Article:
Lots of budget and police accountability news
Lots of news to cover this fine November Monday!
Seattle’s Police Contract Negotiations Team
Seattle announced last week that a member of Central Staff will be at the police contract bargaining table, and that the head of the OPA, the head of the OIG, and a member of the CPC will all serve as bargaining advisors. This step is a big deal and should serve to increase accountability during the bargaining process. The CPC has been pushing to be more involved with contract negotiations for some time now, and by making this move the City is presenting a united front when coming to the bargaining table. Having a member of Central Staff present should mean CMs are better kept in the loop as well. You can find more analysis here.
State law states these police union contract negotiations must be confidential. However, look to the next state legislative session for a bill that might make these negotiations public, which would improve accountability even more.
New City Revenue Forecast
The new Seattle revenue forecast came in as expected last week, and the news is positive! The City expects some additional $40m in funds than previously anticipated for 2020 and 2021, and the CMs have plenty of ways to spend it. Mayor Durkan wrote her own letter expressing her interests in how these funds should be spent; she talks about funding priorities that encapsulate a lot more than the new funds available, but it is noteworthy that many of her priorities seem to line up with priorities expressed in the budget talks the Council has been having.
I wondered if this presaged a new, more conciliatory attitude between the Executive’s Office and the City Council, but the preview we’ve had today of the Council’s proposed budget suggests this probably won’t be the case.
Black Brilliance Research Project and BLM-ACLU vs Seattle Lawsuit
The Black Brilliance Research Project, led by Decriminalize Seattle and King County Equity Now, released their preliminary report on budget priorities based on their research findings thus far. If interested, you can read a summary of the qualitative research they’ve been doing.
Kevin Schofield also wrote an analysis of the City of Seattle’s response to the BLM-ACLU lawsuit regarding crowd control weapons. He collected the officer declarations, incident reports, and video footage (mostly from body cameras) that the City submitted as part of their defense, which you can review at your leisure at the link above.
Today’s Seattle City Council Briefing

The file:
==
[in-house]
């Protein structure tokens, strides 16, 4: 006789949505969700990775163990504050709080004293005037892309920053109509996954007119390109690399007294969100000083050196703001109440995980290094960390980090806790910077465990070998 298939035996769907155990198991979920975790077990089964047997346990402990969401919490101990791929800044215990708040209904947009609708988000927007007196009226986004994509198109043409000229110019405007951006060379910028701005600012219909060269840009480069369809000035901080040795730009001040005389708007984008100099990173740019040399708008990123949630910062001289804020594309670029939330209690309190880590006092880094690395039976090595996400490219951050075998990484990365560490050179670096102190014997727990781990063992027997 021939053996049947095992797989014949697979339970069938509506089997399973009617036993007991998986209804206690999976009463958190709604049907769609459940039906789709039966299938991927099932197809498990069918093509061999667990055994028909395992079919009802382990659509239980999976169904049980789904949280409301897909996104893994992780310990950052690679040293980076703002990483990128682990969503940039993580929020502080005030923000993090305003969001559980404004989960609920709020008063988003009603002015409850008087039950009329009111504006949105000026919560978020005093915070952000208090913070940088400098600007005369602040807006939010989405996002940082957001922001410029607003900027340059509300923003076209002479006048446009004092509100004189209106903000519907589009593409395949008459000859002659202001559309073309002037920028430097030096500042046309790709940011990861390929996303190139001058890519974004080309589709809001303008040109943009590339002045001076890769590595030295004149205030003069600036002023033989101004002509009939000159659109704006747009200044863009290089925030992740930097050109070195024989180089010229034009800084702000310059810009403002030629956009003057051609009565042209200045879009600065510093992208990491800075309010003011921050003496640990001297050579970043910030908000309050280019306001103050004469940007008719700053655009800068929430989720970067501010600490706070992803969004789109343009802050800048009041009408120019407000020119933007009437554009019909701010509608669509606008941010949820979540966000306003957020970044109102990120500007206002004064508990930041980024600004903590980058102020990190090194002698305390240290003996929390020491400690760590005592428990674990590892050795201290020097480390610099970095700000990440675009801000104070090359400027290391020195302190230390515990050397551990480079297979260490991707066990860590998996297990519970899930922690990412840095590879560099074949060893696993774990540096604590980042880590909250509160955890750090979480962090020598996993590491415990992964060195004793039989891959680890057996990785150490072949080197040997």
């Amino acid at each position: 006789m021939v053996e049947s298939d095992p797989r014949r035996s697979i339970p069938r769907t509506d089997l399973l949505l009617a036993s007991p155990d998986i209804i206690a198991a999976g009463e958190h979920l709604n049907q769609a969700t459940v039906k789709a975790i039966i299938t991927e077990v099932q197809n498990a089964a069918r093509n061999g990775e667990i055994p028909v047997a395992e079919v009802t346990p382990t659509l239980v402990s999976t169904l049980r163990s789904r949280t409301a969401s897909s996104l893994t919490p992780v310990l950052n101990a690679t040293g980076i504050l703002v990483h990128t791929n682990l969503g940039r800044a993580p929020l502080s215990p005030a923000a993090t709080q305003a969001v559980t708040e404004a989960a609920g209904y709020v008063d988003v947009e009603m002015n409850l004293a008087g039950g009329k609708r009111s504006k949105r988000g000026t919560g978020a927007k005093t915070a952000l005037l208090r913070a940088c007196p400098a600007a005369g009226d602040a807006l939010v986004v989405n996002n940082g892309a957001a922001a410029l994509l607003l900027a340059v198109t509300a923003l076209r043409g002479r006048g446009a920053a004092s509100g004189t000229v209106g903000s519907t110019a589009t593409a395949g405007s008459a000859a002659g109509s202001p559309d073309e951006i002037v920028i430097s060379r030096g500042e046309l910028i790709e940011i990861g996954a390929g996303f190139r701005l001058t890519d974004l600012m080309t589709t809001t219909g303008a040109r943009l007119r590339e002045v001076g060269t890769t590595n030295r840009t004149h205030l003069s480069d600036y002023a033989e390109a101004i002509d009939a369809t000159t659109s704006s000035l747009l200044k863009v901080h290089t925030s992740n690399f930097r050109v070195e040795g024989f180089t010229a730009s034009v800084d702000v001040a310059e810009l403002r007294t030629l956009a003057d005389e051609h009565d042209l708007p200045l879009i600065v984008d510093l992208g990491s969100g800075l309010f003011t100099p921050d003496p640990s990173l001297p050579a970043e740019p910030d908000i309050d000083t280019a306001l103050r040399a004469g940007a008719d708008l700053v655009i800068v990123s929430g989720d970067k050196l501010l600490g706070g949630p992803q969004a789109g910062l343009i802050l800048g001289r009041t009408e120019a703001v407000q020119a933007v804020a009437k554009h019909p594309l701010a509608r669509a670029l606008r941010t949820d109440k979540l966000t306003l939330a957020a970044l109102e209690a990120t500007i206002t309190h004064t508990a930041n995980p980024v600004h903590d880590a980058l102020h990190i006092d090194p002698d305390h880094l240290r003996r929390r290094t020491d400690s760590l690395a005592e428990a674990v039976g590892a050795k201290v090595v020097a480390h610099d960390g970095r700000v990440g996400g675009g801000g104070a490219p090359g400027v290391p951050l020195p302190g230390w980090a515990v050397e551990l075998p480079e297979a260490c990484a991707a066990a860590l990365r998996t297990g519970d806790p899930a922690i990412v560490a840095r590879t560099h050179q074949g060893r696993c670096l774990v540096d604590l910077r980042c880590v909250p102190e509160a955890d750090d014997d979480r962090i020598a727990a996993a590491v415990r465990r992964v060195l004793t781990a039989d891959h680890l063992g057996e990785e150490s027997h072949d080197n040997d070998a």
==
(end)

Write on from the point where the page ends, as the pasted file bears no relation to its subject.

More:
The bulk of today’s Council Briefing was a presentation from SDOT and a member of Central Staff about the West Seattle Bridge and the choice between repair and replace. The main new piece of information discussed was the report of an independent contractor the Council hired for an outside opinion on the bridge, who said since the Cost Benefit Analysis is trying to compare all options at the same high view level, it neglects the fact that we can learn a lot more information about the repair option than is presented in the CBA. This seems to suggest these contractors see the repair option more favorably than presented, while I got the impression SDOT Director Zimbabwe was leaning more towards replacement. CM Herbold, the CM of West Seattle, supports the repair option.
In their individual reports, CMs discussed the spike in COVID cases, the results of the national election, and several CMs expressed dismay at the continuing issue of the SPD’s harsh treatment of protesters, as well as journalists, legal observers, and medics.
Budget Season Continues!
Tomorrow we have an all-day budget meeting, where CM Mosqueda will present the Council Draft Budget. You can sign up for public comment starting at 7:30am, and they will be hearing at least an hour of public comment beginning at 9:30am. You can expect me to begin live tweeting around 10:30am, and I’ll be there all day tweeting and then compiling the day’s discussions into a summary for you all.
Skimming the released budget documents, I don’t see any huge surprises, but it does look like the Council is proposing a huge cut to the $100m for BIPOC communities to spend elsewhere and wants whatever is left over to be allocated by participatory budget process instead of via the Mayor’s task force. So expect more discussion of that tomorrow, among other points.
CMs’ Form Cs proposing amendments to the budget that are self-balancing are due this Thursday at 10am, and they will be discussed publicly next Wednesday and Thursday. The budget is scheduled for a final vote on Monday, November 23, a few days before Thanksgiving.
Finally, I’d like to mention the great news that the King County Charter Amendments related to police accountability all look like they’re going to pass, several by large margins. That is something definitely worth celebrating! Thank you for voting and spreading the information about these amendments.
I’ll see you tomorrow, and in the meantime, have a wonderful evening!